I do not know what works for you. But I am very keen to finish my expense report with those alternatives. Of course, the list should consist of things that you should do anyway, otherwise the method fails.
In fact, this is how I fool myself every morning. If you ask my family about my biggest weakness, they will respond in unison, “She has no patience whatsoever.” I make use of that in the mornings when the kids have had their breakfast and are getting ready for the bus. If I work from home I know there is no idea to start with any focus work until the family is out of the house. This means I can have up to 20 minutes of wait sometimes. 20 minutes is a huge amount of time with my lack of patience. I have time to fix many tasks that are so much more fun compared to just waiting on everyone to leave home. I can clear out my closets, wipe out the kitchen cupboards, clean dust on top of all the shelves. When I fix lunch at home, I have come to the conclusion that I just have enough time to empty the dishwasher in the three minutes it takes to boil pasta.
Don't think, just do it!
If you don’t want to spend time on Dr. Perry’s tactics to break the procrastination behaviours, by performing a pyramid game for yourself, you can always exercise the simplest form of getting things done. Don’t think, just do it! Do it before any thoughts on what you could do instead pops up. Focus on how great it will feel when you’ve done it. If that does not help:
10 tips to stop procrastinating
- Write a list of the things you’ve been putting off. (Do you have trouble coming up with something? Imagine you are going away for three months. What would you like to finish before leaving?)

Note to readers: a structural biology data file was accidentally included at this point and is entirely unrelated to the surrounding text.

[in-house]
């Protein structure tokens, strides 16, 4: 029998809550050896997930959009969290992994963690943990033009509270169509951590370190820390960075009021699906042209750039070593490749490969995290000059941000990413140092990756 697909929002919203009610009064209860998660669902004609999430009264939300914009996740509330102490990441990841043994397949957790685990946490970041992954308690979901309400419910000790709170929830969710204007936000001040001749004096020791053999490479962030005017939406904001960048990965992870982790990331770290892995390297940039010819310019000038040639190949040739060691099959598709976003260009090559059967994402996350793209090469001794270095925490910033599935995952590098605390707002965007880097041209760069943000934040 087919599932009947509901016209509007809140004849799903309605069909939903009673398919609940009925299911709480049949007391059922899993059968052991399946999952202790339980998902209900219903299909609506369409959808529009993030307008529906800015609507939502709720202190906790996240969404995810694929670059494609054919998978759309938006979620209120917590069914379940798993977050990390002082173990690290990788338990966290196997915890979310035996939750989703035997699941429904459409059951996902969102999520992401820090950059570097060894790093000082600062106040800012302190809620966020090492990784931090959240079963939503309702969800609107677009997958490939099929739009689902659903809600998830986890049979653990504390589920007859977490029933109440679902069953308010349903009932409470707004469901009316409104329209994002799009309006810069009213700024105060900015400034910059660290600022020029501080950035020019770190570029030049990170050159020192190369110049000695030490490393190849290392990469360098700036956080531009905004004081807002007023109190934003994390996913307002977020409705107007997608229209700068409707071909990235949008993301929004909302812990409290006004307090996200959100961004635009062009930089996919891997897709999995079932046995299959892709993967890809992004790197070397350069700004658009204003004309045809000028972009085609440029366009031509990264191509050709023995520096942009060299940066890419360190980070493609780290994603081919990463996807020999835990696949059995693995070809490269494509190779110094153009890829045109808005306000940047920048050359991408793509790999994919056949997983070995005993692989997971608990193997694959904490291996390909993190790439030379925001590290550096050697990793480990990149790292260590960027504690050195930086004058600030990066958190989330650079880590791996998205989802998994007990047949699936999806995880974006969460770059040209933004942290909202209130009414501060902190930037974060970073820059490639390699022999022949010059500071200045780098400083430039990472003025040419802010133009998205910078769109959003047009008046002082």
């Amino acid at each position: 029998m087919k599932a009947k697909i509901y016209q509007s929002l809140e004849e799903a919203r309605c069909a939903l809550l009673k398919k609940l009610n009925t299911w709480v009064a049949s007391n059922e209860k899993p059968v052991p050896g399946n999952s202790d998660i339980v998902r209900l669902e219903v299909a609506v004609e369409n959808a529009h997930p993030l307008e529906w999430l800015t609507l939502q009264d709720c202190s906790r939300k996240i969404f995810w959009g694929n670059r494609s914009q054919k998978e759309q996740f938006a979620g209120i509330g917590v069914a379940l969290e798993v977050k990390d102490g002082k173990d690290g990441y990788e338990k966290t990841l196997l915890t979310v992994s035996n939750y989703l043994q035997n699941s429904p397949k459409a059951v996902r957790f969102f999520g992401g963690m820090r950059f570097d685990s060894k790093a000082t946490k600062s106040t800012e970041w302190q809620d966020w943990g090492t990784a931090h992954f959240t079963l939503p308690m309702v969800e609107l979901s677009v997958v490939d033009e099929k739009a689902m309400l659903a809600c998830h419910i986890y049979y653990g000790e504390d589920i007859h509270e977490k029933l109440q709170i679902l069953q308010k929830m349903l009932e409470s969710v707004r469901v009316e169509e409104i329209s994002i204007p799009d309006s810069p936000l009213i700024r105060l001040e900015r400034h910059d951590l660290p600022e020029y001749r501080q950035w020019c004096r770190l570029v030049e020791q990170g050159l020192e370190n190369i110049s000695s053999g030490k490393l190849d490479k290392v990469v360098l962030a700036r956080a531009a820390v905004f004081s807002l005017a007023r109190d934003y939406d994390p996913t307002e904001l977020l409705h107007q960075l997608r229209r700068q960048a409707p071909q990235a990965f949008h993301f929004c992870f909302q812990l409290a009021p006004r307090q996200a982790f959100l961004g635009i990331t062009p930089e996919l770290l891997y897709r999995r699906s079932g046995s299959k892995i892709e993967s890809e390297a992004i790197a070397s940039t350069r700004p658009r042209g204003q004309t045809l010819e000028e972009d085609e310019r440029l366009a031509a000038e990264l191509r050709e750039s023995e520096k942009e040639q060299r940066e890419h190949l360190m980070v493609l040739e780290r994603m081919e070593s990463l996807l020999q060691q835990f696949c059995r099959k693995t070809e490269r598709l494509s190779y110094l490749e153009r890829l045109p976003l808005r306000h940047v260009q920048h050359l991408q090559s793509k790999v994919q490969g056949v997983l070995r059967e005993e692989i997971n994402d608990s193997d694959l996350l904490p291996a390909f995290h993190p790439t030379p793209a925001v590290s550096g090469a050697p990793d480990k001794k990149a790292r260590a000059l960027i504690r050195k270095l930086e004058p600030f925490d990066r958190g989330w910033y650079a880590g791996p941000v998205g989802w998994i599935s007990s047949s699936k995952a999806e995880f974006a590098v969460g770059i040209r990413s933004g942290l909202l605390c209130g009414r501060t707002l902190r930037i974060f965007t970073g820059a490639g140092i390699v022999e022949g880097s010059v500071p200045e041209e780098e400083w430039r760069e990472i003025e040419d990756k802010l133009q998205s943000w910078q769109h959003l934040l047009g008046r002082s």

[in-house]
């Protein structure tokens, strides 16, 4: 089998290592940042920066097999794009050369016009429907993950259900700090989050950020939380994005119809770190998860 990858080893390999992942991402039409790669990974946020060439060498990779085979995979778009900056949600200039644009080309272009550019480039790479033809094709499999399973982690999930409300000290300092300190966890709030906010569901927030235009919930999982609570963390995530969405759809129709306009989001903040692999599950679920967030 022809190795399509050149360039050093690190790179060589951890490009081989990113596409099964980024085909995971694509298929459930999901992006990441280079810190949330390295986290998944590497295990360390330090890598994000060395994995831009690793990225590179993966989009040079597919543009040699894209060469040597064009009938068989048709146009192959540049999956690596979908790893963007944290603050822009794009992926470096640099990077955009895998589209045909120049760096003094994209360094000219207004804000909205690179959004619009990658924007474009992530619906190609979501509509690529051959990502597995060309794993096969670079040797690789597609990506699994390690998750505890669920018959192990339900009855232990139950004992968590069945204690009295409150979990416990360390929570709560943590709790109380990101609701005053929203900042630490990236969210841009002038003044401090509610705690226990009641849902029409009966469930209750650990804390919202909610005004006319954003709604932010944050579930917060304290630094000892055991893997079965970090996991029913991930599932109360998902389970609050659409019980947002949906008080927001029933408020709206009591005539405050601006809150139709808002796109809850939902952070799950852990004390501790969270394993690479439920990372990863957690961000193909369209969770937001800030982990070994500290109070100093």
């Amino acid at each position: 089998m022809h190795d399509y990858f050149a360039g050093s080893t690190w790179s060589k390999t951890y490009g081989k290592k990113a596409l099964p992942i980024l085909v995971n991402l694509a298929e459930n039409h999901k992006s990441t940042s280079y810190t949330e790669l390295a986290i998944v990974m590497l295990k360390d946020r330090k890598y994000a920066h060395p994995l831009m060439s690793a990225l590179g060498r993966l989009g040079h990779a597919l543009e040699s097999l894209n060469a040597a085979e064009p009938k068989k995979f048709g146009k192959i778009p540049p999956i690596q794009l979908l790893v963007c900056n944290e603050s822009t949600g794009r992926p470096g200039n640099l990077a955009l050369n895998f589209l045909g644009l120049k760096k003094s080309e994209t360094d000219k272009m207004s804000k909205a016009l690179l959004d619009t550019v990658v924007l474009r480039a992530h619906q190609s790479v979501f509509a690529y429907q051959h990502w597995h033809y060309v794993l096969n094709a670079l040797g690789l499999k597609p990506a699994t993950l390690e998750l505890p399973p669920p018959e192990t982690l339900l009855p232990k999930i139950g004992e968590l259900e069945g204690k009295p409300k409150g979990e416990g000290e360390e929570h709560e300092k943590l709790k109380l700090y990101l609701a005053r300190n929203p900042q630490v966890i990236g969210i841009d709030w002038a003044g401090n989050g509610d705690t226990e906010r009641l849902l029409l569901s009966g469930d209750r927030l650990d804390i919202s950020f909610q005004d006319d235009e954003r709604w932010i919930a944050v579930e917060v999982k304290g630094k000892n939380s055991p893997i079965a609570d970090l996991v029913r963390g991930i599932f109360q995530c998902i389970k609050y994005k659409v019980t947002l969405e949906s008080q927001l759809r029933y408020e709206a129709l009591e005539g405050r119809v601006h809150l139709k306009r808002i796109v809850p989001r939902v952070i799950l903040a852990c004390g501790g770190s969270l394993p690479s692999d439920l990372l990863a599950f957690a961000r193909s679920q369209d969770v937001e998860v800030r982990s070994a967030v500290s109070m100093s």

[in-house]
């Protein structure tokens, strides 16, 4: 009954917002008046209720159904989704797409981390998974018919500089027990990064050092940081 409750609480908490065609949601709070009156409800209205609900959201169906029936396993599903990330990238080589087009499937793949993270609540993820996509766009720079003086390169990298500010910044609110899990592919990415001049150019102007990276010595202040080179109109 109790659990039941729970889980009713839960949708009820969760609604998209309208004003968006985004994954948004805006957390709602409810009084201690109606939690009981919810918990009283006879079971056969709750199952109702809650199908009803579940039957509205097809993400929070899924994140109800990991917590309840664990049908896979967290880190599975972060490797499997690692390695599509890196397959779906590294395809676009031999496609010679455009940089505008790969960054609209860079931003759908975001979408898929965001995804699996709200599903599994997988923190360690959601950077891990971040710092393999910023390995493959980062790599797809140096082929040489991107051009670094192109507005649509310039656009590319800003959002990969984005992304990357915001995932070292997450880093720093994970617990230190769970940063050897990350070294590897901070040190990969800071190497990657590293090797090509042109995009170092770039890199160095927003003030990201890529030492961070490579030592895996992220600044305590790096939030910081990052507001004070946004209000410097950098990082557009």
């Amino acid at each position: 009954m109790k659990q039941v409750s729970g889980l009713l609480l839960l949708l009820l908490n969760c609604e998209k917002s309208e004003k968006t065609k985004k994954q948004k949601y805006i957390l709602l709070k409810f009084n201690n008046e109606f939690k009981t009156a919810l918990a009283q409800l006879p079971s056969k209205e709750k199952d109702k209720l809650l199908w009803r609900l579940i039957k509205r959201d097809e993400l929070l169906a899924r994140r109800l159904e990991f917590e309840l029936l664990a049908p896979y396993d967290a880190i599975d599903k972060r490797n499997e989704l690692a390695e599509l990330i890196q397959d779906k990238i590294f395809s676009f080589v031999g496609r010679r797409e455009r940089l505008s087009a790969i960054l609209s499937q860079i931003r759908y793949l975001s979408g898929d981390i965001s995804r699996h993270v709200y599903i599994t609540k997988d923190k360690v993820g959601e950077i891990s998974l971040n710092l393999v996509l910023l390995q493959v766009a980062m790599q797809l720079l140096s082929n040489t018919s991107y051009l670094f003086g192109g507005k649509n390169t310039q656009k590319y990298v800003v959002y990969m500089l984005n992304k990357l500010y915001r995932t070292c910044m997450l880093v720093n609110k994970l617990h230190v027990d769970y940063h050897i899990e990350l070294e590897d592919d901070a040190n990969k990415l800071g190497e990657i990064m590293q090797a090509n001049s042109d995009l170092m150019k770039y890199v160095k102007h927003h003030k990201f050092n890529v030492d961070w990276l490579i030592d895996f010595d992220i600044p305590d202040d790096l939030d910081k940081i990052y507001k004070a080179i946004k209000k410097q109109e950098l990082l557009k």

- Prioritize the tasks. Can any task be deleted?
- Decide what needs to be done first and get started. You will release lovely dopamine when you finish something on the list, which will give you energy for next task.
- Make sure to divide bigger projects into smaller pieces. Clarify the next step and make each step feel easy to achieve.
- Designate time in your calendar for your important tasks. Focus on those tasks in the morning when your brain still has enough energy to tackle them.
- Make sure to avoid interruptions once you get started. If you get bored by your task make sure your surrounding is stimulating i.e. your favourite café, hotel lobby or your best music playlist.
- Ask someone to help you get started. Report your progress to a colleague, friend or your boss.
- Add deadline, but also a start time on your tasks. Schedule them in your calendar.
- Consider how you can make tedious tasks more enjoyable. Challenge yourself.
- Celebrate your success! Reward is in place when you ticked off a task and avoided procrastination.
I meet people every week who are troubled with really bad consciences over tasks they should have done. They laugh, sometimes hysterically, when they realize that they often spend more time thinking about a task, than it would take to finish it. Imagine how great it would feel to start your weekend without the “I ought to have’s”.
Wishing you a great weekend
Petra Brask, Time Management Expert, author and speaker